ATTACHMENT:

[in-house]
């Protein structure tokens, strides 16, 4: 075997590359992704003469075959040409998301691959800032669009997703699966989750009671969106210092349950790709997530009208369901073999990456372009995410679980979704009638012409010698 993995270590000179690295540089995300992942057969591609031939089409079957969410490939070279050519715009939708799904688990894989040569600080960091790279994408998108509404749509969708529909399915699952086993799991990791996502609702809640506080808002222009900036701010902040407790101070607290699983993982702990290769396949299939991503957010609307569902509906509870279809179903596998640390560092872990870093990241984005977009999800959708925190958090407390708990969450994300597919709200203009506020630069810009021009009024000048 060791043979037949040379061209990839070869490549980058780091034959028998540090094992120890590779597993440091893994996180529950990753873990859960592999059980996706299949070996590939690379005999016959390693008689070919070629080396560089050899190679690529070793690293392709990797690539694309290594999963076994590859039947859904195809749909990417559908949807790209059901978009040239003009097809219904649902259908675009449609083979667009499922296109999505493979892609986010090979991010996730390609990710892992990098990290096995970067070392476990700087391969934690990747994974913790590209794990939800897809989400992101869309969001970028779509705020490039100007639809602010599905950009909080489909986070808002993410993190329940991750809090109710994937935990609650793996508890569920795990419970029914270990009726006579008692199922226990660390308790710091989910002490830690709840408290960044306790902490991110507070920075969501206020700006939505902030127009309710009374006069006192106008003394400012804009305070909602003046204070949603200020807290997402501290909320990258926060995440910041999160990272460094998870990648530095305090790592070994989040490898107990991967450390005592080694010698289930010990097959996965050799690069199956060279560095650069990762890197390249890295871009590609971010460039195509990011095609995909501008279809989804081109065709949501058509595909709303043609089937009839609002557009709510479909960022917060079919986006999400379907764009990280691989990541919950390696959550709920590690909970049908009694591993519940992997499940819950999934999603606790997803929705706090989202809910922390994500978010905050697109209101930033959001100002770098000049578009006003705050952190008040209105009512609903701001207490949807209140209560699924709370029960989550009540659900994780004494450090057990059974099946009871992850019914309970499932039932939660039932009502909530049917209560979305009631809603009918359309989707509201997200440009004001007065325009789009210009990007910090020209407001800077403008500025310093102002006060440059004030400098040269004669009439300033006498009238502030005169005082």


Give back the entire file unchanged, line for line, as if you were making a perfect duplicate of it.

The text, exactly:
[in-house]
């Protein structure tokens, strides 16, 4: 075997590359992704003469075959040409998301691959800032669009997703699966989750009671969106210092349950790709997530009208369901073999990456372009995410679980979704009638012409010698 993995270590000179690295540089995300992942057969591609031939089409079957969410490939070279050519715009939708799904688990894989040569600080960091790279994408998108509404749509969708529909399915699952086993799991990791996502609702809640506080808002222009900036701010902040407790101070607290699983993982702990290769396949299939991503957010609307569902509906509870279809179903596998640390560092872990870093990241984005977009999800959708925190958090407390708990969450994300597919709200203009506020630069810009021009009024000048 060791043979037949040379061209990839070869490549980058780091034959028998540090094992120890590779597993440091893994996180529950990753873990859960592999059980996706299949070996590939690379005999016959390693008689070919070629080396560089050899190679690529070793690293392709990797690539694309290594999963076994590859039947859904195809749909990417559908949807790209059901978009040239003009097809219904649902259908675009449609083979667009499922296109999505493979892609986010090979991010996730390609990710892992990098990290096995970067070392476990700087391969934690990747994974913790590209794990939800897809989400992101869309969001970028779509705020490039100007639809602010599905950009909080489909986070808002993410993190329940991750809090109710994937935990609650793996508890569920795990419970029914270990009726006579008692199922226990660390308790710091989910002490830690709840408290960044306790902490991110507070920075969501206020700006939505902030127009309710009374006069006192106008003394400012804009305070909602003046204070949603200020807290997402501290909320990258926060995440910041999160990272460094998870990648530095305090790592070994989040490898107990991967450390005592080694010698289930010990097959996965050799690069199956060279560095650069990762890197390249890295871009590609971010460039195509990011095609995909501008279809989804081109065709949501058509595909709303043609089937009839609002557009709510479909960022917060079919986006999400379907764009990280691989990541919950390696959550709920590690909970049908009694591993519940992997499940819950999934999603606790997803929705706090989202809910922390994500978010905050697109209101930033959001100002770098000049578009006003705050952190008040209105009512609903701001207490949807209140209560699924709370029960989550009540659900994780004494450090057990059974099946009871992850019914309970499932039932939660039932009502909530049917209560979305009631809603009918359309989707509201997200440009004001007065325009789009210009990007910090020209407001800077403008500025310093102002006060440059004030400098040269004669009439300033006498009238502030005169005082």